The license to operate a DLT MTF or DLT securities settlement system can be granted for up to 6 years. Every 6 months, operators have to provide ESMA with reports on trading volumes, key performance data and experienced difficulties.

4. Open questions

Of course, the success of the MiCa proposal depends on many open questions. From the TVTG perspective it remains unclear what applies to those types of services or service providers successfully registered under the TVTG, but whose services are not covered by MiCa, such as price service providers.

Furthermore, it appears that it is not intended to establish civil law rules for crypto-assets, in particular their transfer as is provided for in the TVTG. Since the basic civil law treatment of crypto-assets is subject to great legal uncertainty, creating a harmonised civil law on the treatment of crypto-assets may significantly contribute to fostering Blockchain/DLT technologies.

It is also unclear what impact MiCa will have on completely decentralized crypto projects such as decentralized financial services ( "DeFi").

5. Regulatory Outlook

The proposal is radical and proactive in its scope and clearly shows that the EU wants to tackle the fundamental regulatory obstacles posed by the decentralised nature of the networks by integrating distributed ledger technologies (DLT) into the existing EU legal framework. It is therefore very welcome that the debate on cryptos has now moved from its niche to the highest political level within the European Union. It is to be expected that institutional investors and partners will also increasingly open up to the crypto sector.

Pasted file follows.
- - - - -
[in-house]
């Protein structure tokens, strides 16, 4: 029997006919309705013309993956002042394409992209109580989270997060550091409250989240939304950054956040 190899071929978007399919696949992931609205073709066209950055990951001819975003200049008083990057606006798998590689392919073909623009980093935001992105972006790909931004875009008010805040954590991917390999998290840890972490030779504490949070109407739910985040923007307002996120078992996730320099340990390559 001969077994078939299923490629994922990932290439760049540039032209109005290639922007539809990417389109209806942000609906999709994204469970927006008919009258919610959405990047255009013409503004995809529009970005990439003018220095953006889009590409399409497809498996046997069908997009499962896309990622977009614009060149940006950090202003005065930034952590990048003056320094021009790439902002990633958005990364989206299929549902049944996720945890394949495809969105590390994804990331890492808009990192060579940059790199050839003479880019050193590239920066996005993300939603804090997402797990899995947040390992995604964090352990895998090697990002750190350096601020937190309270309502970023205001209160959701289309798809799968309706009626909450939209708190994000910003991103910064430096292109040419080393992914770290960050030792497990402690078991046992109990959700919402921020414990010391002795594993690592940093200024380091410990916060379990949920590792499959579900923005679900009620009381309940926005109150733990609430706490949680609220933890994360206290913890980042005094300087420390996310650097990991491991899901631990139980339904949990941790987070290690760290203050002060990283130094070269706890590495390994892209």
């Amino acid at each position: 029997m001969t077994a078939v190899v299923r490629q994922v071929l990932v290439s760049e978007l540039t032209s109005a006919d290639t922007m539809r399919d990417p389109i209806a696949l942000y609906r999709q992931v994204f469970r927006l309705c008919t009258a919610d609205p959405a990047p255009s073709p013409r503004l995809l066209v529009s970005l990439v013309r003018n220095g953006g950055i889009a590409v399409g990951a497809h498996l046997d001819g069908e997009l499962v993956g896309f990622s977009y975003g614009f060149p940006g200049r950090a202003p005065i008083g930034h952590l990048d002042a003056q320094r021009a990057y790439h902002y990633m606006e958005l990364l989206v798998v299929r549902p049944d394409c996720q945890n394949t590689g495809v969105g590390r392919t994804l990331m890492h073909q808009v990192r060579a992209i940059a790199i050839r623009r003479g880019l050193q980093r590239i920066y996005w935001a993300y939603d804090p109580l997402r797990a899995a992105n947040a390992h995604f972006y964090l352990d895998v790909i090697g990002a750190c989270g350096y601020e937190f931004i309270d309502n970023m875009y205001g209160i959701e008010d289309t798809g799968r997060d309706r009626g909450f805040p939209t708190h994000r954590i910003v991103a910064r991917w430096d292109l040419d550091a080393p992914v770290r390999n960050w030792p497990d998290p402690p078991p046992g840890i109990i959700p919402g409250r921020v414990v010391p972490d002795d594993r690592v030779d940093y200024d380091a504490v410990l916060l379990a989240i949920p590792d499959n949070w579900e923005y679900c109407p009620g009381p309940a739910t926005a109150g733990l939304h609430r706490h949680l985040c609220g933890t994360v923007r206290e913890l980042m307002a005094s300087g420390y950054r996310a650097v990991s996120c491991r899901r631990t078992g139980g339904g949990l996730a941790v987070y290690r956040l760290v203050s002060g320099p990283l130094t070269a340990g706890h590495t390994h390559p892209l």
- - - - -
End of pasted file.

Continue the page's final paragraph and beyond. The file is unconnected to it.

One of the difficulties at present is that existing financial services regulation was not designed with DLT in mind.

At present, the obligation to book securities in a book-entry account is probably the greatest challenge on the secondary market for security tokens. Furthermore, in contrast to the traditional world, the booking obligation does not result in an improvement in efficiency and might, in fact, even destroy the potential increase in efficiency. Consequently, the Pilot Regime will make the book-entry redundant. This is hugely innovative and exactly the right step in order to allow a secondary market to flourish.